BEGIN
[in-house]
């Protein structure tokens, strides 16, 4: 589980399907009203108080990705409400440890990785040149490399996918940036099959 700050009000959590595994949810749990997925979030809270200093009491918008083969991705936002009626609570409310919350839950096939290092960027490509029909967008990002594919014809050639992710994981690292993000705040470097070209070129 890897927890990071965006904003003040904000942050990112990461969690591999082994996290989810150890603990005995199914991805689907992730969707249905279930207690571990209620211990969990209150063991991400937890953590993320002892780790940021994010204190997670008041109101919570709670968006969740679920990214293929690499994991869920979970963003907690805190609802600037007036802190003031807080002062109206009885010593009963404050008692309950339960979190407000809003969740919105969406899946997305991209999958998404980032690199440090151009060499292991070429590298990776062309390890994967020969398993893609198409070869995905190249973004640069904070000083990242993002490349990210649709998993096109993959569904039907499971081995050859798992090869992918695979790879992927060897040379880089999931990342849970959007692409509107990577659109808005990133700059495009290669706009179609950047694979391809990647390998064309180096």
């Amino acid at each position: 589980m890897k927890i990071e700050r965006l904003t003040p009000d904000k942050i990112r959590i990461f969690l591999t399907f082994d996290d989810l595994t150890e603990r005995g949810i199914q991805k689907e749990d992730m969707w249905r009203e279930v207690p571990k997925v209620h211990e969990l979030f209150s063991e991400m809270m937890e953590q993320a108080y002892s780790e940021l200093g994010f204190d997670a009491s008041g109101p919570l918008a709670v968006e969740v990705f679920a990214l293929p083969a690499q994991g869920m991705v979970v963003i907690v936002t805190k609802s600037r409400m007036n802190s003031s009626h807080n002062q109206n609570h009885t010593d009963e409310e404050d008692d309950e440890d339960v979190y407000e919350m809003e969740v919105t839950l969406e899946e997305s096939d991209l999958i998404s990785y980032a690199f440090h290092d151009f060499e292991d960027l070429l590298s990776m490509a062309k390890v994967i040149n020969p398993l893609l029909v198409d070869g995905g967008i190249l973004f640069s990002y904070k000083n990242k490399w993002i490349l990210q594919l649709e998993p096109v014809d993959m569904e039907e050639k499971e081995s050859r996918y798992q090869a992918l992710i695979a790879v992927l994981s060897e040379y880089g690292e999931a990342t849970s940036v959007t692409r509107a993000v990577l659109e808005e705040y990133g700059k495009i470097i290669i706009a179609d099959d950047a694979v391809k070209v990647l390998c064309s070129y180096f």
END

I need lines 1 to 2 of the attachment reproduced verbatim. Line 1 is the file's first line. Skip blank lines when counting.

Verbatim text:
[in-house]
């Protein structure tokens, strides 16, 4: 589980399907009203108080990705409400440890990785040149490399996918940036099959 700050009000959590595994949810749990997925979030809270200093009491918008083969991705936002009626609570409310919350839950096939290092960027490509029909967008990002594919014809050639992710994981690292993000705040470097070209070129 890897927890990071965006904003003040904000942050990112990461969690591999082994996290989810150890603990005995199914991805689907992730969707249905279930207690571990209620211990969990209150063991991400937890953590993320002892780790940021994010204190997670008041109101919570709670968006969740679920990214293929690499994991869920979970963003907690805190609802600037007036802190003031807080002062109206009885010593009963404050008692309950339960979190407000809003969740919105969406899946997305991209999958998404980032690199440090151009060499292991070429590298990776062309390890994967020969398993893609198409070869995905190249973004640069904070000083990242993002490349990210649709998993096109993959569904039907499971081995050859798992090869992918695979790879992927060897040379880089999931990342849970959007692409509107990577659109808005990133700059495009290669706009179609950047694979391809990647390998064309180096």